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Wednesday, March 29, 2023

G20 foreign ministers to discuss war in Ukraine and US-China relations

Foreign ministers from the world’s 40 largest economies will meet in New Delhi this week amid Russia’s ongoing war in Ukraine and growing tensions between the United States and China. India, host of the G20 summit this year, hopes issues such as climate change and rising Third World debt will also not be overlooked.

The G20 foreign ministers’ meeting, which will take place from March 1-2, will come days after the bloc’s finance chiefs’ meeting in Bangalore, where finance ministers and central bankers failed to reach to a consensus on a unanimous condemnation of the aggression and, therefore, did not sign a joint declaration on this issue, limiting itself to a declaration in which disagreements between the participants in the meeting were noted.

A similar situation occurred during the G20 summit, which took place last November in Bali, Indonesia, when the host country also issued a final declaration acknowledging the differences.

Last July, Russian Foreign Minister Sergey Lavrov walked out of the G20 foreign ministers’ meeting, also held in Bali, after Western powers strongly condemned the war.

The meeting in New Delhi will bring together Mr. Lavrov, Secretary of State Anthony Blinken, British Foreign Secretary James Cleverley and Chinese Foreign Minister Qin Gang. In total, the event will bring together representatives from 40 countries, including non-G20 countries invited by India and international organizations.

The G20 includes wealthy G7 democracies and other major world economies, including Russia, China, India, Australia, Brazil and Saudi Arabia.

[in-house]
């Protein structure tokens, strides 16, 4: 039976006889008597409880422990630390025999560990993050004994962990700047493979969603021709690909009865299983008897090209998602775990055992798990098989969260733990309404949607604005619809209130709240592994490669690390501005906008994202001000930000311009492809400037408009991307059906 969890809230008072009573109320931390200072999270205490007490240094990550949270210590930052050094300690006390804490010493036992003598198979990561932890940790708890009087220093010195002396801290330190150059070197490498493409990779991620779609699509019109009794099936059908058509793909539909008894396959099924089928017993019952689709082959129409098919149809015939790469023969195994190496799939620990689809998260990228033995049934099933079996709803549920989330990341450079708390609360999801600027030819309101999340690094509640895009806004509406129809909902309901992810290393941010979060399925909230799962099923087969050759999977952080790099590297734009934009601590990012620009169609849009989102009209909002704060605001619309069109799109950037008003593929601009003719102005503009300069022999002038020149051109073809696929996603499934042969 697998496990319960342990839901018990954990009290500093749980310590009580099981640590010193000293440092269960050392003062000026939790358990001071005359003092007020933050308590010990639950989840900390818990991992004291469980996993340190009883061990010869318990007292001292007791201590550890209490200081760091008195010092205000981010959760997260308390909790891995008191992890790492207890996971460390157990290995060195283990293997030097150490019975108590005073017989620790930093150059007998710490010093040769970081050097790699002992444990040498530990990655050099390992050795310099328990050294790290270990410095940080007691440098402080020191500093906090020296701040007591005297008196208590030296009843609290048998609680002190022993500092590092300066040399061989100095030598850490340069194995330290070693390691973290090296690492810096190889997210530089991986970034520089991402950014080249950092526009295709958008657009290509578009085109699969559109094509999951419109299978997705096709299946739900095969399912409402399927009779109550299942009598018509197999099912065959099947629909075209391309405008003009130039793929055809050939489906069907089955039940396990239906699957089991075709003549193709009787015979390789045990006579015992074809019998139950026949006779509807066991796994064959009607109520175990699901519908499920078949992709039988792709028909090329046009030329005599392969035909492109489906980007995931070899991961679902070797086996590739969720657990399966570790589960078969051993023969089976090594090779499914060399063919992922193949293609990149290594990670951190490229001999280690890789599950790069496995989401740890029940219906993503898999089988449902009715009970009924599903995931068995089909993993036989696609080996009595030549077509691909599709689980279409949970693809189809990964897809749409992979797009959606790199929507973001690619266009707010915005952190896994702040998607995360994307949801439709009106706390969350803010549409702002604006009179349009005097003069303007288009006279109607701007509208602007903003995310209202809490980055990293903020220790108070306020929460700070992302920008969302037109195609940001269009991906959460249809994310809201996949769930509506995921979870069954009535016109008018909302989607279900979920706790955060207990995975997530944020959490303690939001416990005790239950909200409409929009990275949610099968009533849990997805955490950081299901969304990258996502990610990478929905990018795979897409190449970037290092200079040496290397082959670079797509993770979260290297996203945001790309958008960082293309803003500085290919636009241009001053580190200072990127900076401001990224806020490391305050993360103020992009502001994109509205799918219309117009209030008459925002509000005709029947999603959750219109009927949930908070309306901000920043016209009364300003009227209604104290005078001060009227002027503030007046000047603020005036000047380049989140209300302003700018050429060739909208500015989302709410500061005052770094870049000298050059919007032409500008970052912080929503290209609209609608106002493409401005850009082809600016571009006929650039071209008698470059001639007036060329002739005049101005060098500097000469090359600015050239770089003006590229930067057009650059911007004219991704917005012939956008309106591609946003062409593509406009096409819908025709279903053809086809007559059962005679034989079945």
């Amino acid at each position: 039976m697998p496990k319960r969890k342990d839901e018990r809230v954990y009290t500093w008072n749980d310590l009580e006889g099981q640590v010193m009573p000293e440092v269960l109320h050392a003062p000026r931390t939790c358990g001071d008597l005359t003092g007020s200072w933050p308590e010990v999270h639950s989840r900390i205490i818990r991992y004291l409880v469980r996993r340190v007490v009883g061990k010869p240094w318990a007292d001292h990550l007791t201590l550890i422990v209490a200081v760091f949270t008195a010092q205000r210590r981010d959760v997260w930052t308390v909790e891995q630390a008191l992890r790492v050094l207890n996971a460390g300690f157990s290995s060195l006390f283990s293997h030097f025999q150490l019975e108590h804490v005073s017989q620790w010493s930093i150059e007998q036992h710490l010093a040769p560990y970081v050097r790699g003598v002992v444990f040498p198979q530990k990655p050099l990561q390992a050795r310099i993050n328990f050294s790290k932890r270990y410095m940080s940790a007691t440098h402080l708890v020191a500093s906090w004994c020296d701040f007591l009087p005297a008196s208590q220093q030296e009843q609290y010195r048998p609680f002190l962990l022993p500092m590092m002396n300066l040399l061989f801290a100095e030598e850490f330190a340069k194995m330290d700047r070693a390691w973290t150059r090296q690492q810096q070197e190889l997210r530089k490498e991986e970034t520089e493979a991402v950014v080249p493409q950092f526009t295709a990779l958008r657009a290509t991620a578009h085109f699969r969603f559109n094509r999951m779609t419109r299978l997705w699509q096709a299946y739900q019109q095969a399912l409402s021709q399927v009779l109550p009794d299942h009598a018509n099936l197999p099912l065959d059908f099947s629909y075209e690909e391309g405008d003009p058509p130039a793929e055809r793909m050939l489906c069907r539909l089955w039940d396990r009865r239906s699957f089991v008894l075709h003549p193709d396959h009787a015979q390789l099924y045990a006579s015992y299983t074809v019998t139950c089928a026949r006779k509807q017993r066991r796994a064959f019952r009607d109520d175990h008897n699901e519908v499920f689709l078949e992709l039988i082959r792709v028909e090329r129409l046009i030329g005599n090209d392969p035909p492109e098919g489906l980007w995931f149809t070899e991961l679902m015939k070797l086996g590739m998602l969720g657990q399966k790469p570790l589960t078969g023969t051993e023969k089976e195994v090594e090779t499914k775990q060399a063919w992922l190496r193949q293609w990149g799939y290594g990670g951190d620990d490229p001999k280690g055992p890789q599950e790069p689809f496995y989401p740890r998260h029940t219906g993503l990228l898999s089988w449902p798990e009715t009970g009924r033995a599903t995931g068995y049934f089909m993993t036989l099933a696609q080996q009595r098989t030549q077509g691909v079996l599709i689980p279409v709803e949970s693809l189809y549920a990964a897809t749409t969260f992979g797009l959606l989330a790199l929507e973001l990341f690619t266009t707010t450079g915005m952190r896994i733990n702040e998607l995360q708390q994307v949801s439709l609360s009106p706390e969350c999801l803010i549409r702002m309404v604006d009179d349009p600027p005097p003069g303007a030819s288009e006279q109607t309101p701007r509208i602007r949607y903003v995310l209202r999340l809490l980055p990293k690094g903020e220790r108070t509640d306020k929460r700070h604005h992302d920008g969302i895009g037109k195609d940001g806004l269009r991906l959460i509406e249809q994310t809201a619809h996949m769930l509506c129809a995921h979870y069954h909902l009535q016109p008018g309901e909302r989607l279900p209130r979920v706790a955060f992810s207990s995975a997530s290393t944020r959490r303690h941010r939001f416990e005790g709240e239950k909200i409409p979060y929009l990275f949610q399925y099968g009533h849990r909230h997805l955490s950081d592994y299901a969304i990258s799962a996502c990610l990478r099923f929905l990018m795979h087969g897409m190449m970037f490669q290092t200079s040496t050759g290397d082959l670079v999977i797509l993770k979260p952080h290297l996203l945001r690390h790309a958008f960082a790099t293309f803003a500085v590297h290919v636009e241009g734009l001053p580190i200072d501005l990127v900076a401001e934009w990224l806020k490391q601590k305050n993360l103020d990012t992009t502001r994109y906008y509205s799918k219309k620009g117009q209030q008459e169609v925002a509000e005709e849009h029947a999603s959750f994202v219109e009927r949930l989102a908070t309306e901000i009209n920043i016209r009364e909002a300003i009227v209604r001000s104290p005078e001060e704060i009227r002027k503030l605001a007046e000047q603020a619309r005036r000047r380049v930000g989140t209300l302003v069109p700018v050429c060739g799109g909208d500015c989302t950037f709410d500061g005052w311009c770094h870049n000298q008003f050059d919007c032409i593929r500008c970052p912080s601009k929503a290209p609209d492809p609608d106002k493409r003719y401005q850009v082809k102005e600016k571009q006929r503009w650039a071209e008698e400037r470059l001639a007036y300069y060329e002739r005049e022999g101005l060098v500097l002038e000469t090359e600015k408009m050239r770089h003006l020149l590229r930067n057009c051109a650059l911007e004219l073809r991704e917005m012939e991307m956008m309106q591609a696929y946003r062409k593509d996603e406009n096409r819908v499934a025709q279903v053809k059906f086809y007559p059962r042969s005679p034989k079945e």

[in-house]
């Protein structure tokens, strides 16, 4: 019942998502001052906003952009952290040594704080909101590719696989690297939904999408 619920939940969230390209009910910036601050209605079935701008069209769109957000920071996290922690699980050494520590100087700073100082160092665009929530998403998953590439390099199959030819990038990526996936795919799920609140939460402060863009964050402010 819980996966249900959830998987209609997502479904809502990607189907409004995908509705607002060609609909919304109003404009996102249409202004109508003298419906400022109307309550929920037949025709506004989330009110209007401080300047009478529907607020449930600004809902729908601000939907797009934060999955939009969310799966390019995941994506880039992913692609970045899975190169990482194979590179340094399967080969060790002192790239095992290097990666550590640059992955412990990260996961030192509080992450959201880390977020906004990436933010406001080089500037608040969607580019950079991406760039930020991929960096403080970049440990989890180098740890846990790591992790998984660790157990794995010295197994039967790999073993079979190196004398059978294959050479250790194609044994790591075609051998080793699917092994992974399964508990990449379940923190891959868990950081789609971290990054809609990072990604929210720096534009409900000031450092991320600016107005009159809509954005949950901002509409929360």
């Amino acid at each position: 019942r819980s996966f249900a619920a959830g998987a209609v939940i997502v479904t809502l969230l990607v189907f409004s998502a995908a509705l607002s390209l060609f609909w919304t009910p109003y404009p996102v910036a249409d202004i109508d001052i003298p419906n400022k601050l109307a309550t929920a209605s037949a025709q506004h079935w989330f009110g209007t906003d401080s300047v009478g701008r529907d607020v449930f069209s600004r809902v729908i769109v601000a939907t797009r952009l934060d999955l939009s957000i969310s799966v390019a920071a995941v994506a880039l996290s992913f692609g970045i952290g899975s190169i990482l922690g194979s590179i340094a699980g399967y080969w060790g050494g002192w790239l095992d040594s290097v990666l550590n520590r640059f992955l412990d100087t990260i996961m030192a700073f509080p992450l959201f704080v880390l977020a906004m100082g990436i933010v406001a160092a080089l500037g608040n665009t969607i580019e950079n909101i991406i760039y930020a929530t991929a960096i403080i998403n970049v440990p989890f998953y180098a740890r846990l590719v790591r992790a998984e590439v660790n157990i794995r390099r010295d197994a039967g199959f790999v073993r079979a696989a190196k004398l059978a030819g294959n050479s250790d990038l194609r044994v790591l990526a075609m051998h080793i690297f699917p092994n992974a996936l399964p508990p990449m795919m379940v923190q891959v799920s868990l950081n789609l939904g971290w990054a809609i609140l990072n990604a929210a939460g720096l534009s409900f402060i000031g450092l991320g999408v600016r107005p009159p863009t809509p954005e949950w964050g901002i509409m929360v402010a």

A meeting of the foreign ministers of the Quartet countries – the United States, India, Australia and Japan is also scheduled on the sidelines.

Prime Minister Narendra Modi’s government wants to focus this week’s meeting on issues such as climate change and developing country debt, said an Indian Foreign Ministry official who spoke on condition of anonymity. because he was not authorized to speak to the media.

India does not want the Ukraine issue to dominate the event, but it will be the first item on the agenda, the official said. He added that New Delhi “will continue to be the voice of the Global South and raise issues relevant to the region.”

Blinken will speak about US efforts to address food and energy security issues affecting developing countries, said Ramin Tolui, assistant secretary of state for economic and business affairs.

The top US diplomat will also “highlight the damage caused by Russia’s war of aggression” and urge other countries to redouble their calls for Moscow to end the war, Tolui told reporters ahead of Blinken’s trip to the meeting.

The meeting of foreign ministers will also be closely watched due to tensions between Washington and Beijing, particularly over the war in Ukraine.

China, along with Russia, refused to sign a consolidated statement of heads of financial departments in Bangalore.

On Monday, China accused the United States of “threats” to peace and stability in the Taiwan Strait after a US P-8A Poseidon maritime patrol and reconnaissance aircraft flew over the strait.

This month, relations between the world’s two biggest economies soured after the US military shot down what they say is a Chinese spy balloon flying over the United States. China says the balloon was a civilian research vessel that accidentally veered off course and called the US response “excessive”.

This prompted Blinken to postpone his planned visit to Beijing.

Chinese Foreign Minister Wang Yi called the US response to the balloon incident “unimaginable” and “hysterical”.

New Delhi seeks to maintain a neutral line regarding the Russian-Ukrainian war.

While Modi had previously told Russian President Vladimir Putin that now was not the time for war, India has refused to blame Moscow for the conflict, seeking a diplomatic solution and dramatically increasing its purchases of Russian oil.

Disagreements over the conflict will be revisited at a meeting this week, said Anil Wadhwa, a former Indian diplomat and member of the Vivekananda International Foundation in New Delhi.

“It is unlikely that the G20 foreign ministers will be able to agree on a common language proposing ways and mechanisms to resolve the situation in Ukraine,” he said. “There are many reasons, but the most important issue is that the situation in Ukraine has become extremely unstable.”

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